Lade - cool, sunshine and showers, SW 4 - Apart from a walk around the Trapping Area yesterday morning (which was dead by the way) the rest of the weekend`s birding has been spent on the local patch. Swifts have been coming and going over the lakes throughout and I could happily watch them all day long, which is a good job as there has been precious little else of note on the migration front lately apart from a few laggard Whimbrels roosting on the shingle on Friday evening. It is to be expected though, and as we pass the middle of May bird migration is steadily grinding to a halt, although there is always the chance of a southern over shoot to come, even into early June. Singles of Black Kite, Red-rumped Swallow, Purple Heron, Cattle Egret and Honey Buzzard have already passed through the Dungeness peninsula this spring, but as is often the case here they don`t tarry for long, and we surely must be due a Bee-eater or Black-winged Stilt, or perhaps a Golden Oriole or Whiskered Tern. So, never mind the rarities, let`s have a quick look back at the bread-and butter migrants.
Due to a pulse of warm Saharan air in February a ridiculously early Wheatear at Galloways kicked the season off in style, although a blocking high pressure system to the north throughout much of April held things up making numbers of this classic harbinger of spring generally low and in fits and starts; particularly on my local patch where only a handful were seen. A scattering of Ring Ouzels, Whinchats, Common and Black Redstarts, Pied and Spotted Flycatchers were all well received as were a couple of Wood Warblers and a Grasshopper Warbler, but lets face it, compared to just 50 years ago when I started birding, the numbers of migrant passerines today is pitifully low. However, Willow and Garden Warblers moved through in better numbers than last year as did Lesser Whitethroat, while Chiffchaff and Blackcap were about average. Common Whitethroats, Sedge and Reed Warblers seemed to be abundant across the Dungeness NNR and plenty of Sand Martins were noted. Out on the Marsh a few Turtle Doves, Cuckoos, Nightingales and Yellow Wagtails appeared at traditional haunts, although the latter was poorly represented at Scotney when I visited last week.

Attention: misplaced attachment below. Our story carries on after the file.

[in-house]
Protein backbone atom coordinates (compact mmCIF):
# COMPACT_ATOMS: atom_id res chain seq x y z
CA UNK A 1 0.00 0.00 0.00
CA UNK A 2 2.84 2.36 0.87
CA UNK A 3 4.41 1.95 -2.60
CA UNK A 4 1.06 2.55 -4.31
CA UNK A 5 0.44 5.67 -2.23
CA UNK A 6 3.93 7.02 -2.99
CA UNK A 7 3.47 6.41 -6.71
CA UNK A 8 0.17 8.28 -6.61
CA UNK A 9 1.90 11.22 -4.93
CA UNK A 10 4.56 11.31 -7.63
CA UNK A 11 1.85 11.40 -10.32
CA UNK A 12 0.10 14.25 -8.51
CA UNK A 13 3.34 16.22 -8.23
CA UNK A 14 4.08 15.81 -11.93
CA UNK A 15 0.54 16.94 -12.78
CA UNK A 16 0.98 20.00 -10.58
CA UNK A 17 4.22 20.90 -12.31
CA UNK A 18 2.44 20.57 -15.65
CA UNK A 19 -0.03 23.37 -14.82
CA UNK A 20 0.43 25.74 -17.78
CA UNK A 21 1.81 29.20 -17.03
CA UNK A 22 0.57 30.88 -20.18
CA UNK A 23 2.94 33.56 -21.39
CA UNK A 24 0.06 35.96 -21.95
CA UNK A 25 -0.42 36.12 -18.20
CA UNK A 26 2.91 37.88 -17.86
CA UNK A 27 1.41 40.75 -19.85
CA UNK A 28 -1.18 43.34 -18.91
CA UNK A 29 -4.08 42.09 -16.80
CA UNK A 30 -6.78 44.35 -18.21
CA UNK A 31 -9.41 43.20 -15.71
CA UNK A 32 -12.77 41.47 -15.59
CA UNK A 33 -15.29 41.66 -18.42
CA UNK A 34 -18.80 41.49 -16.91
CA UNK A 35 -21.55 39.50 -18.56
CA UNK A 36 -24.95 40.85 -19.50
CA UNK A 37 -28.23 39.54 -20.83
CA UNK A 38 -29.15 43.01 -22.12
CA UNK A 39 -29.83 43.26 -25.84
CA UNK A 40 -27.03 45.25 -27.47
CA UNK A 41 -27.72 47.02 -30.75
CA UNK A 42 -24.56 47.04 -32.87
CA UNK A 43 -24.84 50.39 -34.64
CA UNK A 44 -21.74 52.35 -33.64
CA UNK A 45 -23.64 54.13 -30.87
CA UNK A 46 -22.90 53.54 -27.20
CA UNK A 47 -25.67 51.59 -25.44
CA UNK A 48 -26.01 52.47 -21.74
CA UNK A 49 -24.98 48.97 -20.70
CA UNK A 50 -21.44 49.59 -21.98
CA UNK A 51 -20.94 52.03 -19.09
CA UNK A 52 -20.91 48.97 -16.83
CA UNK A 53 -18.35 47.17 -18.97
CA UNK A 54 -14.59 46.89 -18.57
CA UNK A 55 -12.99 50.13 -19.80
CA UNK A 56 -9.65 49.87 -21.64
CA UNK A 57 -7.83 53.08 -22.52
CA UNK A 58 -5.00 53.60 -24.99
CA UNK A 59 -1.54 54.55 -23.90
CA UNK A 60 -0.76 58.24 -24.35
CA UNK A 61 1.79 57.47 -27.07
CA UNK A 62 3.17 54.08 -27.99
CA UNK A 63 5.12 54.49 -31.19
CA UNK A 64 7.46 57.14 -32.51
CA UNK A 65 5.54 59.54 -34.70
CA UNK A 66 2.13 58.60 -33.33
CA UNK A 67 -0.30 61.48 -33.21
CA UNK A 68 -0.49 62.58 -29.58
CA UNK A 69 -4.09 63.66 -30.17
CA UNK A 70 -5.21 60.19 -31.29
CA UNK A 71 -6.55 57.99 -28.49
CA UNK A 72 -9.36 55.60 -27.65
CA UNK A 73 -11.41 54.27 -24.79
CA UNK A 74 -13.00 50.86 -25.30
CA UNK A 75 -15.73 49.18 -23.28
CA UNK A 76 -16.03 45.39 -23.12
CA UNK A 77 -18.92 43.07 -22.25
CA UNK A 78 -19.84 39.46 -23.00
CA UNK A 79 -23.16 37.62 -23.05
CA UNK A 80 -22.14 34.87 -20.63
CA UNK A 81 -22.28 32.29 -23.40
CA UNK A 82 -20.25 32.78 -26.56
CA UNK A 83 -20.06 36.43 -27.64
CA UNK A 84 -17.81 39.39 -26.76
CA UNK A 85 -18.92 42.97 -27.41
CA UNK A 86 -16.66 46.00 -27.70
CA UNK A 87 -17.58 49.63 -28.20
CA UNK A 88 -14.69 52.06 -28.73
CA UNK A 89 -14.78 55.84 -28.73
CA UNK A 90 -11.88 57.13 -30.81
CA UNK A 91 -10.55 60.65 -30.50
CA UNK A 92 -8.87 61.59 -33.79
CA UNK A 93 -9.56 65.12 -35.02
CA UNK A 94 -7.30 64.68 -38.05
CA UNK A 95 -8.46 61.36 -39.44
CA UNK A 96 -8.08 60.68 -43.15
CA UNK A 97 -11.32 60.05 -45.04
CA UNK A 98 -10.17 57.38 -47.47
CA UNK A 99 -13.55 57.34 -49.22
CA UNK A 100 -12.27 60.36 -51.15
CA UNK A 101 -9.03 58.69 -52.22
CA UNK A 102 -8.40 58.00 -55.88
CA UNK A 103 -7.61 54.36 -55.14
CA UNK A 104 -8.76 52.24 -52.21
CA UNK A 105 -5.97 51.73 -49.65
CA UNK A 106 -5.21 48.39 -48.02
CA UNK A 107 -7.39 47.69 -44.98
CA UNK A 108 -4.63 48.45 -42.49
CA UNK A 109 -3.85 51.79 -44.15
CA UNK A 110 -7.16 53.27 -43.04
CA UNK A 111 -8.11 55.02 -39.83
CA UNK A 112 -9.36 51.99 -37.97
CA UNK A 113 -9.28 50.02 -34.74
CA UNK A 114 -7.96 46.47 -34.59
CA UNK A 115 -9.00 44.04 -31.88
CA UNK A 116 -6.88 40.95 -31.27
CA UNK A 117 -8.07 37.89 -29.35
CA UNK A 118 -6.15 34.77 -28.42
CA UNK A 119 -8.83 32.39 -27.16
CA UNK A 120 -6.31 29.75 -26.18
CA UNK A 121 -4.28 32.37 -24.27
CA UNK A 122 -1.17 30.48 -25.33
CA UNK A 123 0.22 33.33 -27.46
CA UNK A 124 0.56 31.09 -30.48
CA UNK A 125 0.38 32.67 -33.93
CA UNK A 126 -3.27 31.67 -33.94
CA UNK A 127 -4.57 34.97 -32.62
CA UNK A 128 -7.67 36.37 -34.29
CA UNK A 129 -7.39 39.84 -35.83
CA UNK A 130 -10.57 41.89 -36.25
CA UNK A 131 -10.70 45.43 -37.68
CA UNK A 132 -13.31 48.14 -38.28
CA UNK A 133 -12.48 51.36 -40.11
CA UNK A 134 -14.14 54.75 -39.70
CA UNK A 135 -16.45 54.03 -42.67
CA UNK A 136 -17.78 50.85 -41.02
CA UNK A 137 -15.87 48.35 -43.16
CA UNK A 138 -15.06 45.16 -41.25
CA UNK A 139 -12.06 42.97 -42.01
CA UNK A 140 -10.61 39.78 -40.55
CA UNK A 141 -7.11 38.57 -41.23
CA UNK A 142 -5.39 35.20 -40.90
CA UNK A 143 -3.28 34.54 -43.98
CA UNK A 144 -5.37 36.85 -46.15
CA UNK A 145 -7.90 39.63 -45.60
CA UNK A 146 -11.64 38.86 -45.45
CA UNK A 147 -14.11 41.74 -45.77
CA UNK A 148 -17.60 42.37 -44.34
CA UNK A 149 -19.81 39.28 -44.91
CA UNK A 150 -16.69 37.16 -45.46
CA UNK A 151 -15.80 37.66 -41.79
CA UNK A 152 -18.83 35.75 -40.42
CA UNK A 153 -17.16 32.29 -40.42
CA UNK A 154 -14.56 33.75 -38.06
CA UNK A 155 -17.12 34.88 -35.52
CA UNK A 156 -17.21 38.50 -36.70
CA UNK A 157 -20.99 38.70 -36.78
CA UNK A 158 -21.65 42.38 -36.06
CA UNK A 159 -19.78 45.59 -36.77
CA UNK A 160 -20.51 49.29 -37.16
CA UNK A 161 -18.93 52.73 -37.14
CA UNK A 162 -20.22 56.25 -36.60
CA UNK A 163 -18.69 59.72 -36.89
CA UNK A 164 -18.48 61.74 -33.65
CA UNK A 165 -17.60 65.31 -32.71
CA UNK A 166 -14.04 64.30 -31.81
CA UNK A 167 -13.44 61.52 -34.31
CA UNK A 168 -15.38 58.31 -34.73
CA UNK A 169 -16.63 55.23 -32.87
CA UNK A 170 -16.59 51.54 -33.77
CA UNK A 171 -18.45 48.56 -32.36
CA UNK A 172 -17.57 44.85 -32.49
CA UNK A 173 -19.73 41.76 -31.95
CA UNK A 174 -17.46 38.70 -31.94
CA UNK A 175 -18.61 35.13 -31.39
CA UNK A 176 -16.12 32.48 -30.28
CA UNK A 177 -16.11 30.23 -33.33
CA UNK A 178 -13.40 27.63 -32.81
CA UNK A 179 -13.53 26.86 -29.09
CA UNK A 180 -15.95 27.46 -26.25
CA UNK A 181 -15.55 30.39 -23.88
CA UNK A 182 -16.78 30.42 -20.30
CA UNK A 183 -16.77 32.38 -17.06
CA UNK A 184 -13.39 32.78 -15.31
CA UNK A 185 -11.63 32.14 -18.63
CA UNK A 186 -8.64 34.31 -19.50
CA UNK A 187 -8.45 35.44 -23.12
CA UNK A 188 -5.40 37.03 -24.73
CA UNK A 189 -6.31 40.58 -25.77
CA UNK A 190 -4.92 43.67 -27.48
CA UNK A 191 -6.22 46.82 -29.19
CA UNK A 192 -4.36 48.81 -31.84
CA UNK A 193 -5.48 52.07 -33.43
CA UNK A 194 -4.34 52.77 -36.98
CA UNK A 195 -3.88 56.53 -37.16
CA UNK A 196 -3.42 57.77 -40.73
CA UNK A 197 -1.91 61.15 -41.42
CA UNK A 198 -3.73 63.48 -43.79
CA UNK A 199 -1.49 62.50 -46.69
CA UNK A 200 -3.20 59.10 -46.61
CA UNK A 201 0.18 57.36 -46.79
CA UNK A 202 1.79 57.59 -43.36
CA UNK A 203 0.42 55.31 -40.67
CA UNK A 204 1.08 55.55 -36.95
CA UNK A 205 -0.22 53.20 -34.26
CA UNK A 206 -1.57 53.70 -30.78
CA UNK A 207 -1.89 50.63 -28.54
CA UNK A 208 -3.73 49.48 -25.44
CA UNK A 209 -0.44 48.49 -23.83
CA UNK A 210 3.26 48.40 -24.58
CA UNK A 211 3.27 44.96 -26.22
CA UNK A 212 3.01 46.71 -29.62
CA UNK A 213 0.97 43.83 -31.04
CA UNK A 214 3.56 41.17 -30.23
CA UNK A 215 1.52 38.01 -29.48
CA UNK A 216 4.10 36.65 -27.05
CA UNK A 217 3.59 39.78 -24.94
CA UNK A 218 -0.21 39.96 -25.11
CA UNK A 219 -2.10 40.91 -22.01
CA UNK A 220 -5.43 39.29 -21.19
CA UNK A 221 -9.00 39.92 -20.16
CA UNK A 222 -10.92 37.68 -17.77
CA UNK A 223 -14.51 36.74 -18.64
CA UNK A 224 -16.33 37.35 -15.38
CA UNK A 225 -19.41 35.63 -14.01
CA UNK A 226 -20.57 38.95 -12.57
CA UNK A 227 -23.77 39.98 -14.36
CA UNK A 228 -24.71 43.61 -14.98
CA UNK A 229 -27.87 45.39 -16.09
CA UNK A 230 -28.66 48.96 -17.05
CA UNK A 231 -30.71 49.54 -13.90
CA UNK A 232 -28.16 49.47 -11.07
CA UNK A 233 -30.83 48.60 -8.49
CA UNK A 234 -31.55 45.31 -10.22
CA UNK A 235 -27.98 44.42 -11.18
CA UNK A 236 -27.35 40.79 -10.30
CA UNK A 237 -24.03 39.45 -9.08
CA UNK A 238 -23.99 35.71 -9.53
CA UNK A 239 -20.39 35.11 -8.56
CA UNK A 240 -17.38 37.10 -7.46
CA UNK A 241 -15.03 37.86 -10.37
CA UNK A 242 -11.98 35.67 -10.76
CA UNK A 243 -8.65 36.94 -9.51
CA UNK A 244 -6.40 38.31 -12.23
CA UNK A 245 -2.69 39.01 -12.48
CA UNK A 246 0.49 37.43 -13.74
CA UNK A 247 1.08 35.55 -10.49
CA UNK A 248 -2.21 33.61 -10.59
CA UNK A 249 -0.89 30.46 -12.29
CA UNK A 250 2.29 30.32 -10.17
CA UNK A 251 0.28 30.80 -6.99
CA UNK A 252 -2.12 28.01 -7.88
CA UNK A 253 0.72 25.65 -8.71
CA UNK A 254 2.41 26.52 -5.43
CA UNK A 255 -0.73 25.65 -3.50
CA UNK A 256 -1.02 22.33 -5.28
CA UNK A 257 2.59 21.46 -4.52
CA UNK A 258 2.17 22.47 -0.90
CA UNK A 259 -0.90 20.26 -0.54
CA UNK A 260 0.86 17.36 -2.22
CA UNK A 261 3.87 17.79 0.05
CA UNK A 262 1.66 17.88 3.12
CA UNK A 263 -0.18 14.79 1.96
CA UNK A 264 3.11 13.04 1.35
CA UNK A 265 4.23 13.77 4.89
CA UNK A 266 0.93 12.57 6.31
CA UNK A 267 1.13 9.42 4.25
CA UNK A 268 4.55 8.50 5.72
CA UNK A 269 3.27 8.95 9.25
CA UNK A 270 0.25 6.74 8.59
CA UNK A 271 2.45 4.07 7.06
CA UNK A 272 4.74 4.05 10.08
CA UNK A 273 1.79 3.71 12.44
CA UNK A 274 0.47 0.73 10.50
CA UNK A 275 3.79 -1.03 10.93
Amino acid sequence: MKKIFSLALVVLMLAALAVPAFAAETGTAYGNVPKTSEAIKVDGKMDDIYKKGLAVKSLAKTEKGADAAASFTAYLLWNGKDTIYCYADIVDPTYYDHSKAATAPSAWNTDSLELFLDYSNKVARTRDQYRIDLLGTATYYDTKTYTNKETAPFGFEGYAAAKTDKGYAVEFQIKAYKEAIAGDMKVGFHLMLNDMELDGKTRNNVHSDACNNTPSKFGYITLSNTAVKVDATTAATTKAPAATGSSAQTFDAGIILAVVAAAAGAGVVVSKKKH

Many hours were spent by local seawatchers logging the up-Channel passage of seabirds with the highlight being a couple of record-breaking days comprising thousands of Common and Arctic Terns with a supporting cast of hundreds of Little and Black Terns, Little Gulls and several Roseate Terns, but this was very much the exception to the rule. Duck numbers were lower than in previous years, probably due in part to persistent offshore winds, as was the Bar-tailed Godwit and Whimbrel passage, but did include good numbers of Velvet Scoters. There was also a record one-day passage of Manx Shearwaters linked to gale force winds while the Pomarine Skua passage was about average. The staple diet of seawatching at Dungeness such as Brents, Red-throated Divers, Common Scoters and Gannets were plentiful at times, but many passed well offshore due to the northerly airflow, and with the hides closed viewing conditions were at times difficult to say the least. In summary then, like the curate`s egg, good in parts.
Personally, my spring highlights were the flock of 18 Garganeys at Dengemarsh, a Black-necked Grebe and Pied Flycatchers at Lade, and best of all, a Garden Warbler singing in our garden, but then I am easily pleased!